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What are the Federal Reserve’s goals?What are the Federal Reserve’s goals? How are...

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ranger1980 | Student, Undergraduate | Valedictorian

Posted March 18, 2012 at 9:40 PM via web

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What are the Federal Reserve’s goals?

What are the Federal Reserve’s goals? How are Fed officials held accountable for meeting them?

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pohnpei397 | College Teacher | (Level 3) Distinguished Educator

Posted March 18, 2012 at 11:15 PM (Answer #2)

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The Federal Reserve's goal is to help keep the economy going without excessive inflation or excessive unemployment.  The officials are not accountable in any real way.  The president can decline to reappoint the when their term is up, but that is about it.

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readerofbooks | College Teacher | (Level 2) Educator Emeritus

Posted March 19, 2012 at 2:20 AM (Answer #3)

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Like post two states the Federal Reserve's job is to keep the economy growing with modest inflation. However, this is to be matched with increase in pay, which has not happened. The oddest thing about the Federal Reserve is that they are not voted in by anyone. For this reason they have little accountability. Many are getting fed up with the Federal Reserve and their lack of transparency and power.

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litteacher8 | Middle School Teacher | (Level 1) Distinguished Educator

Posted March 19, 2012 at 4:56 AM (Answer #4)

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The Federal Reserve exists to ensure that inflation is at a reasonable rate, and the economy does not get hurt too much by any movement.  This is why the Fed raises and lowers interest rates, to control inflation in the US economy as best it can.

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literaturenerd | High School Teacher | (Level 2) Educator Emeritus

Posted March 19, 2012 at 7:10 AM (Answer #5)

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As stated above, the job of the Federal Reserve is to, essentially, look out for the financial well-being (overall) of the government and country. Money brought into the Federal Reserve fluctuates based upon need by the Reserve to try to control inflation. Accountability of the Federal Reserve officials is relatively low. They simply cannot be held solely accountable for the state of the financial world.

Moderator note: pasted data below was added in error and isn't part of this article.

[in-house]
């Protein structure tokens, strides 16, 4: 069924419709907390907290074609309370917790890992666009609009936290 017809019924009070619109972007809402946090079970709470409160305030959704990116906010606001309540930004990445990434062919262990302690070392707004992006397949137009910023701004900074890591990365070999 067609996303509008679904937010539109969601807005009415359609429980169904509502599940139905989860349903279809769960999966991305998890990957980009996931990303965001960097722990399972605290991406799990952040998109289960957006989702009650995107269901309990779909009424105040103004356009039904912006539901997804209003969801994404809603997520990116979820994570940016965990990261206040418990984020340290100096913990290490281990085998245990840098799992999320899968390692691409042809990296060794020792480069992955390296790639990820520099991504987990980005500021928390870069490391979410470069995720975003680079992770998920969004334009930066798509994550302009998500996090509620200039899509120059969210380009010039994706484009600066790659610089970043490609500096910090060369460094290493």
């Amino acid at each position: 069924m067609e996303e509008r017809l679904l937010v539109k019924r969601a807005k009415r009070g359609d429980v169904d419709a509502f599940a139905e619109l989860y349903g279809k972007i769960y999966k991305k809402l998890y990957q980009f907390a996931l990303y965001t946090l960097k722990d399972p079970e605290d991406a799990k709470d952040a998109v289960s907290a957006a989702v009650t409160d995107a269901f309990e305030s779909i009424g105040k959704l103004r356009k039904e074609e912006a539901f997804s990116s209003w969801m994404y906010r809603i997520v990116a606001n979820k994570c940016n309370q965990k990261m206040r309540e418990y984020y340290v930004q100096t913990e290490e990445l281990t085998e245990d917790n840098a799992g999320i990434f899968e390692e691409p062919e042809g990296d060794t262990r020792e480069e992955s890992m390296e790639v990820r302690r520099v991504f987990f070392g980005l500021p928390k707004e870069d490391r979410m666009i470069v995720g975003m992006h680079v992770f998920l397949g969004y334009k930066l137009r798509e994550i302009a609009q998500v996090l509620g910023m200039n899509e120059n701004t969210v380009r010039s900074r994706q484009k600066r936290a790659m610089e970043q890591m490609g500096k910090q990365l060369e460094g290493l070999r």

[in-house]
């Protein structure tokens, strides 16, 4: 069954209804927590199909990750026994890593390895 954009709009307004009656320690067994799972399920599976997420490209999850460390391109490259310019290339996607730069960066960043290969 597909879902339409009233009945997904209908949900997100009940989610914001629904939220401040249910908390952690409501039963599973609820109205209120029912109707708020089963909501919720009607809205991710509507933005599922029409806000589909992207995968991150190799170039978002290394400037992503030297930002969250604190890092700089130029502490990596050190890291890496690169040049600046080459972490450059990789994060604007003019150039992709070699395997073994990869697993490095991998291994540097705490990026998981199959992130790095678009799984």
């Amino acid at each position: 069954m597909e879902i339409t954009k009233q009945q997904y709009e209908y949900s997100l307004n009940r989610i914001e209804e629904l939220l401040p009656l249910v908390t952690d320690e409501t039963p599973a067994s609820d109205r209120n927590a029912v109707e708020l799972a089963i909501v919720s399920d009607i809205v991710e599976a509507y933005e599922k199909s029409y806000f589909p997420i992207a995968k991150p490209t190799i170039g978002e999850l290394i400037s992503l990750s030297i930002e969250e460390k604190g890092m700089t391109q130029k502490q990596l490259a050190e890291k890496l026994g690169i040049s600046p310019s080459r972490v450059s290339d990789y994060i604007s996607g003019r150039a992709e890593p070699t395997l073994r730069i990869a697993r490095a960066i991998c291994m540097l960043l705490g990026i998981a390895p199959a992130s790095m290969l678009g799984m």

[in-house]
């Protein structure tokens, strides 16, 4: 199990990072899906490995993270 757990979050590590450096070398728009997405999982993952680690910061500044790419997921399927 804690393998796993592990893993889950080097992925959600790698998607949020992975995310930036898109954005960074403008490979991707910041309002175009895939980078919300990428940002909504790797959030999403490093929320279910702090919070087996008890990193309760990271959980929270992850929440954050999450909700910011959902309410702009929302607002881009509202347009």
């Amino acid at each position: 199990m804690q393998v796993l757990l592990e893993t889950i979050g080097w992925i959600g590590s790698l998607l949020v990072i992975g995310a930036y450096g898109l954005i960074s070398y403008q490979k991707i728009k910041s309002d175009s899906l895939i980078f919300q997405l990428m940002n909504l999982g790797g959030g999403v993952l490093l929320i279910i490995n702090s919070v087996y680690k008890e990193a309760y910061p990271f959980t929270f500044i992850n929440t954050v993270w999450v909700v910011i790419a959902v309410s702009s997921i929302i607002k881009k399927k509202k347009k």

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rrteacher | College Teacher | (Level 1) Educator Emeritus

Posted March 19, 2012 at 9:07 AM (Answer #6)

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The Fed is responsible for US monetary policy. They regulate the amount of money in circulation by basically determining discount rates (the interest rates charged to commercial banks on loans they get from their regional Federal Reserve bank). In the recent financial crisis, the Fed also took more unconventional steps to maintain liquidity in the economy. In particular, they purchased bank-held debt, a practice known as quantitative easing. The Federal Reserve is not, as others have said, subject to much executive or legislative oversight.

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accessteacher | High School Teacher | (Level 3) Distinguished Educator

Posted March 19, 2012 at 5:24 PM (Answer #7)

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This question highlights one of the major failings of the Federal Reserve, in my opinion, and this is its complete lack of accountability. This is something that we could argue leaves it open to massive misuse and abuse, as once an official is appointed to work in the Federal Reserve, they are free to see through their term and cannot really be "fired" in the traditional sense.

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belarafon | High School Teacher | (Level 2) Educator Emeritus

Posted March 20, 2012 at 9:01 AM (Answer #8)

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I agree with #7: since the Fed is not accountable, and since their positions are appointed rather than elected, there is no real oversight and criticism falls on deaf ears. If the Fed can continue as an institution, it needs drastic overhaul and reform in every area, but simple oversight or an objective audit would help immensely.

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enotechris | College Teacher | (Level 2) Senior Educator

Posted March 20, 2012 at 10:44 PM (Answer #9)

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The government should not regulate the economy, either through the Fed or any other governmental agency.  The very fact that it attempts to do so has more to do with the expansion and intrusion of political power where it simply does not belong.  The government does not create wealth, but as we have all seen, it can certainly destroy it through poor laws and tax policy.  "Regulating the economy" is not a power granted to the government; it should cease in any attempt to do so.

 

 

 

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Karen P.L. Hardison | College Teacher | eNotes Employee

Posted April 3, 2012 at 9:53 AM (Answer #10)

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The Federal Reserve identifies its goals as maximization of production output, maximization of employment, and stabilization of prices. This last point, stabilization of prices, is where combating inflation and stagnation come in.

http://www.frbsf.org/publications/federalreserve/monetary/goals.html

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